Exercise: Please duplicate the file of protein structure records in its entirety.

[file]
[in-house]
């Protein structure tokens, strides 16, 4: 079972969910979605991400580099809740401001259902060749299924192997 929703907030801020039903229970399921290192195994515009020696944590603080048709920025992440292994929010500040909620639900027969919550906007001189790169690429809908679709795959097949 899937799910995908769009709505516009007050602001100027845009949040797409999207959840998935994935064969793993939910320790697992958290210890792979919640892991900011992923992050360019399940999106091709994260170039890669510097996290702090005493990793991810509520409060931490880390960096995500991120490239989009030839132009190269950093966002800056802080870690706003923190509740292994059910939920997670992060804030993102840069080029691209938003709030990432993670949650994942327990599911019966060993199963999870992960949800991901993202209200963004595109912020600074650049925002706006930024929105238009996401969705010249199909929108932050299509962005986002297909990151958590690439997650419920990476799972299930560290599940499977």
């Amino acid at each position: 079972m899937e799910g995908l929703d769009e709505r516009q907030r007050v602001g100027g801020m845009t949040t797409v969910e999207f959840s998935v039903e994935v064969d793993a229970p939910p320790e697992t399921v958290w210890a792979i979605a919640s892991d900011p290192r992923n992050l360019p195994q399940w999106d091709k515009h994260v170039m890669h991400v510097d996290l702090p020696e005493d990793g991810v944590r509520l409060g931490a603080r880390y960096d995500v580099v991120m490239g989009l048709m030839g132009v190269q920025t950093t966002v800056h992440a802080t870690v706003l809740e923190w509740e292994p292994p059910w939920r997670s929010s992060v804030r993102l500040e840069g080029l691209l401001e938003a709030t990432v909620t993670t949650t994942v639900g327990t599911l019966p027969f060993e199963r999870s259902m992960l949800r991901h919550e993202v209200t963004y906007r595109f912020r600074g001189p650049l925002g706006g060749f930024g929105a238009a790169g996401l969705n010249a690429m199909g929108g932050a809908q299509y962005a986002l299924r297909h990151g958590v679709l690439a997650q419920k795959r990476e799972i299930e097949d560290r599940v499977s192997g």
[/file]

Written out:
[in-house]
């Protein structure tokens, strides 16, 4: 079972969910979605991400580099809740401001259902060749299924192997 929703907030801020039903229970399921290192195994515009020696944590603080048709920025992440292994929010500040909620639900027969919550906007001189790169690429809908679709795959097949 899937799910995908769009709505516009007050602001100027845009949040797409999207959840998935994935064969793993939910320790697992958290210890792979919640892991900011992923992050360019399940999106091709994260170039890669510097996290702090005493990793991810509520409060931490880390960096995500991120490239989009030839132009190269950093966002800056802080870690706003923190509740292994059910939920997670992060804030993102840069080029691209938003709030990432993670949650994942327990599911019966060993199963999870992960949800991901993202209200963004595109912020600074650049925002706006930024929105238009996401969705010249199909929108932050299509962005986002297909990151958590690439997650419920990476799972299930560290599940499977």
């Amino acid at each position: 079972m899937e799910g995908l929703d769009e709505r516009q907030r007050v602001g100027g801020m845009t949040t797409v969910e999207f959840s998935v039903e994935v064969d793993a229970p939910p320790e697992t399921v958290w210890a792979i979605a919640s892991d900011p290192r992923n992050l360019p195994q399940w999106d091709k515009h994260v170039m890669h991400v510097d996290l702090p020696e005493d990793g991810v944590r509520l409060g931490a603080r880390y960096d995500v580099v991120m490239g989009l048709m030839g132009v190269q920025t950093t966002v800056h992440a802080t870690v706003l809740e923190w509740e292994p292994p059910w939920r997670s929010s992060v804030r993102l500040e840069g080029l691209l401001e938003a709030t990432v909620t993670t949650t994942v639900g327990t599911l019966p027969f060993e199963r999870s259902m992960l949800r991901h919550e993202v209200t963004y906007r595109f912020r600074g001189p650049l925002g706006g060749f930024g929105a238009a790169g996401l969705n010249a690429m199909g929108g932050a809908q299509y962005a986002l299924r297909h990151g958590v679709l690439a997650q419920k795959r990476e799972i299930e097949d560290r599940v499977s192997g």